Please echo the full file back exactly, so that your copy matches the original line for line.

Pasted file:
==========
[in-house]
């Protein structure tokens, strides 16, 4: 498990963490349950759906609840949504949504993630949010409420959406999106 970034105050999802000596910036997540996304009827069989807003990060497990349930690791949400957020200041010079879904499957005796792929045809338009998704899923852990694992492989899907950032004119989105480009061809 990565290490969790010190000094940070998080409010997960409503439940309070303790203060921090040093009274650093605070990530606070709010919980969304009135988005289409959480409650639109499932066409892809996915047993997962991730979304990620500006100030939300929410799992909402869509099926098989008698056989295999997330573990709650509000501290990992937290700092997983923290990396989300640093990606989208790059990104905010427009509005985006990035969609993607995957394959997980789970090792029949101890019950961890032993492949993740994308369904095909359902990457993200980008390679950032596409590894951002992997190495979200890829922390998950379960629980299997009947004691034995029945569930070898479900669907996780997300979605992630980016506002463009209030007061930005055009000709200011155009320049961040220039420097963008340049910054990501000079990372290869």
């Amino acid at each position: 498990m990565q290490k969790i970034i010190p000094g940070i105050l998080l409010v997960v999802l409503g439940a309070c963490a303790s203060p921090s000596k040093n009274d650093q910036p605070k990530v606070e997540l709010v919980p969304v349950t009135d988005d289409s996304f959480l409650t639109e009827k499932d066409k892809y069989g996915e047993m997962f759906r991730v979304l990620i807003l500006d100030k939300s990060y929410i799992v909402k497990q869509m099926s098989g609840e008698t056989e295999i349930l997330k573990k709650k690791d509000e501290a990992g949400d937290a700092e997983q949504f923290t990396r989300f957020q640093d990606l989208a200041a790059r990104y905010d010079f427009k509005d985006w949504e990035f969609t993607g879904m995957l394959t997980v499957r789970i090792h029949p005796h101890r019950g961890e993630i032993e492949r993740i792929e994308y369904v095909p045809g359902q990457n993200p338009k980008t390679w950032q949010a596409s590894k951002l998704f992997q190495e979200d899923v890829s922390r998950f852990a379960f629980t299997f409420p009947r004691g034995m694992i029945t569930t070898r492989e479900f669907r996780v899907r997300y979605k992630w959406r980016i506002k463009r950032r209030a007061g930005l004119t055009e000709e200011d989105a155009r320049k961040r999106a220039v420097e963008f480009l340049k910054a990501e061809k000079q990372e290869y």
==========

[in-house]
């Protein structure tokens, strides 16, 4: 498990963490349950759906609840949504949504993630949010409420959406999106 970034105050999802000596910036997540996304009827069989807003990060497990349930690791949400957020200041010079879904499957005796792929045809338009998704899923852990694992492989899907950032004119989105480009061809 990565290490969790010190000094940070998080409010997960409503439940309070303790203060921090040093009274650093605070990530606070709010919980969304009135988005289409959480409650639109499932066409892809996915047993997962991730979304990620500006100030939300929410799992909402869509099926098989008698056989295999997330573990709650509000501290990992937290700092997983923290990396989300640093990606989208790059990104905010427009509005985006990035969609993607995957394959997980789970090792029949101890019950961890032993492949993740994308369904095909359902990457993200980008390679950032596409590894951002992997190495979200890829922390998950379960629980299997009947004691034995029945569930070898479900669907996780997300979605992630980016506002463009209030007061930005055009000709200011155009320049961040220039420097963008340049910054990501000079990372290869």
């Amino acid at each position: 498990m990565q290490k969790i970034i010190p000094g940070i105050l998080l409010v997960v999802l409503g439940a309070c963490a303790s203060p921090s000596k040093n009274d650093q910036p605070k990530v606070e997540l709010v919980p969304v349950t009135d988005d289409s996304f959480l409650t639109e009827k499932d066409k892809y069989g996915e047993m997962f759906r991730v979304l990620i807003l500006d100030k939300s990060y929410i799992v909402k497990q869509m099926s098989g609840e008698t056989e295999i349930l997330k573990k709650k690791d509000e501290a990992g949400d937290a700092e997983q949504f923290t990396r989300f957020q640093d990606l989208a200041a790059r990104y905010d010079f427009k509005d985006w949504e990035f969609t993607g879904m995957l394959t997980v499957r789970i090792h029949p005796h101890r019950g961890e993630i032993e492949r993740i792929e994308y369904v095909p045809g359902q990457n993200p338009k980008t390679w950032q949010a596409s590894k951002l998704f992997q190495e979200d899923v890829s922390r998950f852990a379960f629980t299997f409420p009947r004691g034995m694992i029945t569930t070898r492989e479900f669907r996780v899907r997300y979605k992630w959406r980016i506002k463009r950032r209030a007061g930005l004119t055009e000709e200011d989105a155009r320049k961040r999106a220039v420097e963008f480009l340049k910054a990501e061809k000079q990372e290869y």